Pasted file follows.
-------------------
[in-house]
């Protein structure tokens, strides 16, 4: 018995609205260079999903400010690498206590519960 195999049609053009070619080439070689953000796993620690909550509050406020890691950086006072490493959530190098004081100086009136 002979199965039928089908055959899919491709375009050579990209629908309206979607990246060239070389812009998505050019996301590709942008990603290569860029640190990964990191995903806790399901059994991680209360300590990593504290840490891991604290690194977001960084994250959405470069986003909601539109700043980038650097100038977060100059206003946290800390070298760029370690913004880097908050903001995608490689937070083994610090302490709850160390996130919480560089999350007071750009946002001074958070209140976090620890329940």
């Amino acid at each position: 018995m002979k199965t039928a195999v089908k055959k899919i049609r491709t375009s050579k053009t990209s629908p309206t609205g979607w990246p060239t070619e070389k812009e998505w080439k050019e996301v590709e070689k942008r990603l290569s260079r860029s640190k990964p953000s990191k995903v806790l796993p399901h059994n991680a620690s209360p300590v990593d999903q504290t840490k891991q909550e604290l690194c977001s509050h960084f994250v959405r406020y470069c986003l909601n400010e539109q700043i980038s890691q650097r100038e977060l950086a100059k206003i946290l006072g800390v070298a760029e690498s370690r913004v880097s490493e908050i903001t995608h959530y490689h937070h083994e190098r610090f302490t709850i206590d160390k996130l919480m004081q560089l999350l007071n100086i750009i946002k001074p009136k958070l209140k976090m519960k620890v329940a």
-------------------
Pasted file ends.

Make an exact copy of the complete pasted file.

[in-house]
């Protein structure tokens, strides 16, 4: 018995609205260079999903400010690498206590519960 195999049609053009070619080439070689953000796993620690909550509050406020890691950086006072490493959530190098004081100086009136 002979199965039928089908055959899919491709375009050579990209629908309206979607990246060239070389812009998505050019996301590709942008990603290569860029640190990964990191995903806790399901059994991680209360300590990593504290840490891991604290690194977001960084994250959405470069986003909601539109700043980038650097100038977060100059206003946290800390070298760029370690913004880097908050903001995608490689937070083994610090302490709850160390996130919480560089999350007071750009946002001074958070209140976090620890329940």
């Amino acid at each position: 018995m002979k199965t039928a195999v089908k055959k899919i049609r491709t375009s050579k053009t990209s629908p309206t609205g979607w990246p060239t070619e070389k812009e998505w080439k050019e996301v590709e070689k942008r990603l290569s260079r860029s640190k990964p953000s990191k995903v806790l796993p399901h059994n991680a620690s209360p300590v990593d999903q504290t840490k891991q909550e604290l690194c977001s509050h960084f994250v959405r406020y470069c986003l909601n400010e539109q700043i980038s890691q650097r100038e977060l950086a100059k206003i946290l006072g800390v070298a760029e690498s370690r913004v880097s490493e908050i903001t995608h959530y490689h937070h083994e190098r610090f302490t709850i206590d160390k996130l919480m004081q560089l999350l007071n100086i750009i946002k001074p009136k958070l209140k976090m519960k620890v329940a």